LOUISVILLE, Ky. - The University of Louisville Athletic Department can be argued to be one of the strongest in the nation from top to bottom.
Unlike some schools that boast one or two elite programs, the Cardinals can speak to consistent excellence in each of the school's 23 sports. Just last year, Louisville teams combined to win a program-best 10 conference titles.
While he's quick to direct the credit to the coaches and student-athletes, that success has to be attributed in large part to Vice President and Director of Athletics Tom Jurich, who celebrated the 15th anniversary of his appointment to that role on Monday.
Since arriving in the Derby City in 1997, Jurich's passion and vision has led the Cardinals to unprecedented development and accomplishment, and his efforts led to national acclaim in 2007, as he was named Street & Smith's Sports Business Journal/Sports Business Daily Athletic Director of the Year.
Jurich continues to ensure the Cardinals are on the cutting edge nationally in athletics and, while doing so, deflects the praise and responsibility of Louisville's success to those working with him.
Football head coach Charlie Strong, whose team currently is one of 11 undefeated in Division I at 7-0, spoke earlier today about the admiration he has for Jurich and echoed the sentiments that Jurich never wants the spotlight.
"He is a special athletic director because he takes into account the whole athletic department," Strong said. "It's not about football. It's not about basketball. It's about all the other sports also, male and female. He's one of those athletic directors that's going to give you everything you want from every sport. Look down Cardinal Row, and look at the facilities we have right now. I guarantee you before he came here - I guarantee people said it can't be done. And look what has been done here and what he's done. It's just a legacy for himself. And he wants no credit for it. He doesn't even want to talk about it."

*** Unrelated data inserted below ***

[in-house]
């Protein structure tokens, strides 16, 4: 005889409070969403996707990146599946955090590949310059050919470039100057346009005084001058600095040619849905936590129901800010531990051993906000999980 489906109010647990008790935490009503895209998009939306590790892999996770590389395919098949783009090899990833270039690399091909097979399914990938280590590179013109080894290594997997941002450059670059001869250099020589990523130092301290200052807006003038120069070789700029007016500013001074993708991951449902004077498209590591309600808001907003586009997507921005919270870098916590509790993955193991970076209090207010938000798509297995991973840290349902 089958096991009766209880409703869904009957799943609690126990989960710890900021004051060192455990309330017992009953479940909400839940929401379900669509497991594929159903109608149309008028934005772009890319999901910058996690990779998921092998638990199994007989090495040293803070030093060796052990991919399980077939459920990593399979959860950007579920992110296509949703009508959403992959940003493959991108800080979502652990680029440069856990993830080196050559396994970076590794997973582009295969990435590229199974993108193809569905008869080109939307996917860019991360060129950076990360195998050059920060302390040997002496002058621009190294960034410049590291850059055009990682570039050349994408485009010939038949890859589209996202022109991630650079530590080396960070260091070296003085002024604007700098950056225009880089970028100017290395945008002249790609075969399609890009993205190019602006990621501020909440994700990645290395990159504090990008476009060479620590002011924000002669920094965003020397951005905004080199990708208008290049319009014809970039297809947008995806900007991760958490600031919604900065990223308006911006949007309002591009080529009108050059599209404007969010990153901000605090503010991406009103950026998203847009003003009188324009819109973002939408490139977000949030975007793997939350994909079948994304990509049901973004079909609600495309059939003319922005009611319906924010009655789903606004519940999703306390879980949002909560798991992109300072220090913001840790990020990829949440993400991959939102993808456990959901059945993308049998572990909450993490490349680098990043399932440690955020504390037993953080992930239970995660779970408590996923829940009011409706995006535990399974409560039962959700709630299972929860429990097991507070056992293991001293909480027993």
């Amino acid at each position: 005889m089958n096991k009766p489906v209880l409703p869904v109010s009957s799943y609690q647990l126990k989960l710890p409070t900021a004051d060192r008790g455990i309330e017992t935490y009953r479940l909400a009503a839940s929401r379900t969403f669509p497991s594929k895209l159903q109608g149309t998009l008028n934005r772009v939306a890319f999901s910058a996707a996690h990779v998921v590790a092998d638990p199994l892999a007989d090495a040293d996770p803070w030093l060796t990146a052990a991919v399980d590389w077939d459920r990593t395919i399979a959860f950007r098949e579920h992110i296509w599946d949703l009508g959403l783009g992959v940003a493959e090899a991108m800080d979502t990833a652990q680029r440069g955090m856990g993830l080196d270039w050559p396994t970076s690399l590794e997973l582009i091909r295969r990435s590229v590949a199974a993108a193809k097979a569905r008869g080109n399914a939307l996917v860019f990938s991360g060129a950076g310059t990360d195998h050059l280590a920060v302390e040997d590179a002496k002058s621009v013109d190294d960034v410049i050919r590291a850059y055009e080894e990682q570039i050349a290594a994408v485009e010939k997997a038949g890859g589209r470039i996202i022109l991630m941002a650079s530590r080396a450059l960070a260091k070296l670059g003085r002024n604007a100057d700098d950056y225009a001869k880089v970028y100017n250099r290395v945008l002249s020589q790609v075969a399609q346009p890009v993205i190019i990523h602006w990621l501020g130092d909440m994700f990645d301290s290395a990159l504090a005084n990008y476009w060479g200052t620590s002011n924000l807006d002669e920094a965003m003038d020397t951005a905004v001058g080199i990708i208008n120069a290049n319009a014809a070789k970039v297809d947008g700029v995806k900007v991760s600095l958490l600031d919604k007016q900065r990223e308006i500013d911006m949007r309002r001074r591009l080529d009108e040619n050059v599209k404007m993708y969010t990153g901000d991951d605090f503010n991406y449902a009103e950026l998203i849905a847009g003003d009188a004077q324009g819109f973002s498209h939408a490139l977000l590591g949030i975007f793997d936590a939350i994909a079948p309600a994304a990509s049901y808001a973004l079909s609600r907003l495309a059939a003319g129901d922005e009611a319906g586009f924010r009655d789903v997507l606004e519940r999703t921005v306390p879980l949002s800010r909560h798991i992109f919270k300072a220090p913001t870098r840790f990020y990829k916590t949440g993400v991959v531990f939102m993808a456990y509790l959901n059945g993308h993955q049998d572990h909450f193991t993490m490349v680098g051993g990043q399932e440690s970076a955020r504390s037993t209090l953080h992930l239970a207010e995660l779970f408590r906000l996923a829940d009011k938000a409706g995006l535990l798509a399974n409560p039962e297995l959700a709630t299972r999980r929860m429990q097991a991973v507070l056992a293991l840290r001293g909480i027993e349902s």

To list Jurich's accomplishments since taking the reins of the program would take quite some time, but some of the more notable ones include engineering the Cardinals' move to the BIG EAST, attracting men's basketball head coach Rick Pitino to restore the program among the nation's elite, rapidly rebuilding the football program, placing an emphasis on academics in which success has risen dramatically under his watch, and addressing multiple facility needs that continue to catch eyes of not only fans, but other programs around the country.
Jurich, signed through 2023, also placed a strong emphasis on gender equity, community involvement and was inducted into the state's athletic hall of fame in 2006.
Pitino, whose team is coming off a historic NCAA Final Four run, stopped into the press conference and spoke about the Cardinals' leader.
"I just want to congratulate Tom on his 15 years," Pitino said. "It's not that it's the length of time; it's what has been accomplished in 15 years. Back a long time ago, when I used to drive by here, I actually never knew the University of Louisville was here off the highway because we always played at Freedom Hall. From that point in time, the early 1990s, to what you see is astonishing. More astonishing than you can even imagine is, we're not Princeton or Harvard with an endowment; or boosters in this town that just immediately can write a check.
"If you look at an athletic director, he wears 5-6 different hats: he's a fundraiser; he's a builder; he hires coaches; he keeps everybody compliant; he builds morale through the city; and his family is a great example of what family is all about. ... He has to go out into the community and grab the Owsley Frazier's of the world and people who did not graduate from Louisville and convert them into fans."
Although Jurich's honors speak to his savvy and intelligence as a leader, the one trait that chiefly exudes from the Northern Arizona graduate is his high energy and passion that he carries day by day. That same passion is what has driven Jurich to transform Louisville into a sports haven and attractive environment for those around the country.
"I love it here," Jurich said. "I really love it here. I love the people I work with. Kenny (Klein) doesn't work with me; he's a great buddy. Kevin Miller doesn't work with me. He's a great buddy. I can go all the way down the line. They don't work with me, they're great buddies. That's what I think we've been able to do. ... Terrilynn is very happy here. All four children - we have another semester to go - but it looks like all four are going to be graduates of the University of Louisville. If they're happy, why would I screw that up?"
Prior to reaching Louisville, the proud husband and father of four fashioned the same success in stints at Colorado State and Northern Arizona.
The California native started his athletic tenure on the field as one of the finest football players in Northern Arizona history. A punter, placekicker and backup quarterback for the Lumberjacks, he earned first-team Kodak All-America honors in 1977 -- the first collegiate kicker to make the Kodak honor list -- and also received All-America acclaim from The Sporting News. He is the only kicker in Big Sky Conference history to be named the league's offensive player of the year (1977).